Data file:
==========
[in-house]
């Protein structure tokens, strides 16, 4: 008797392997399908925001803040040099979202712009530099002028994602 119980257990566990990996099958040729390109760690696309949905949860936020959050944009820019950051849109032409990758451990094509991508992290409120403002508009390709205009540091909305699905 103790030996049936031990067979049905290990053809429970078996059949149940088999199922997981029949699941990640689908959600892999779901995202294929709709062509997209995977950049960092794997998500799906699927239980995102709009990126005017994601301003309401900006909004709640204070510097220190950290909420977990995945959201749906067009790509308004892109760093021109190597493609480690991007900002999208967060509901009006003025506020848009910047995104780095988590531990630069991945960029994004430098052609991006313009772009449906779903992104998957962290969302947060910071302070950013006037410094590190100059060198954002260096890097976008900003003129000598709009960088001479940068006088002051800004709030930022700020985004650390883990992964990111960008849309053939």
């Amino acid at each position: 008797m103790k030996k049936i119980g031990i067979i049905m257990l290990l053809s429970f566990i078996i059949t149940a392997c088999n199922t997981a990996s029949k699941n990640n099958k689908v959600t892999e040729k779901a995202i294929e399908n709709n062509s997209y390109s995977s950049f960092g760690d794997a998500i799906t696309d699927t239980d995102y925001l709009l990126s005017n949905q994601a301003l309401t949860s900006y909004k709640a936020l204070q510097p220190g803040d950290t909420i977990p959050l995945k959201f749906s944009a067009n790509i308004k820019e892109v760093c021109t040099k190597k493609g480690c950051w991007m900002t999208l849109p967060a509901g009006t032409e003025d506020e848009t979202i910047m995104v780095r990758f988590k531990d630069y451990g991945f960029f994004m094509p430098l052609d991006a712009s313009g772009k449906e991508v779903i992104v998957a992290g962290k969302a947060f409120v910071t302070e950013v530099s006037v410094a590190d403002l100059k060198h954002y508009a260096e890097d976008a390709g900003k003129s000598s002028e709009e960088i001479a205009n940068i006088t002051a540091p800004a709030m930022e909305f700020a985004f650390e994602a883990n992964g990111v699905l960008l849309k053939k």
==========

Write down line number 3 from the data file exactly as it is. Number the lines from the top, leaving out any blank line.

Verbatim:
């Amino acid at each position: 008797m103790k030996k049936i119980g031990i067979i049905m257990l290990l053809s429970f566990i078996i059949t149940a392997c088999n199922t997981a990996s029949k699941n990640n099958k689908v959600t892999e040729k779901a995202i294929e399908n709709n062509s997209y390109s995977s950049f960092g760690d794997a998500i799906t696309d699927t239980d995102y925001l709009l990126s005017n949905q994601a301003l309401t949860s900006y909004k709640a936020l204070q510097p220190g803040d950290t909420i977990p959050l995945k959201f749906s944009a067009n790509i308004k820019e892109v760093c021109t040099k190597k493609g480690c950051w991007m900002t999208l849109p967060a509901g009006t032409e003025d506020e848009t979202i910047m995104v780095r990758f988590k531990d630069y451990g991945f960029f994004m094509p430098l052609d991006a712009s313009g772009k449906e991508v779903i992104v998957a992290g962290k969302a947060f409120v910071t302070e950013v530099s006037v410094a590190d403002l100059k060198h954002y508009a260096e890097d976008a390709g900003k003129s000598s002028e709009e960088i001479a205009n940068i006088t002051a540091p800004a709030m930022e909305f700020a985004f650390e994602a883990n992964g990111v699905l960008l849309k053939k």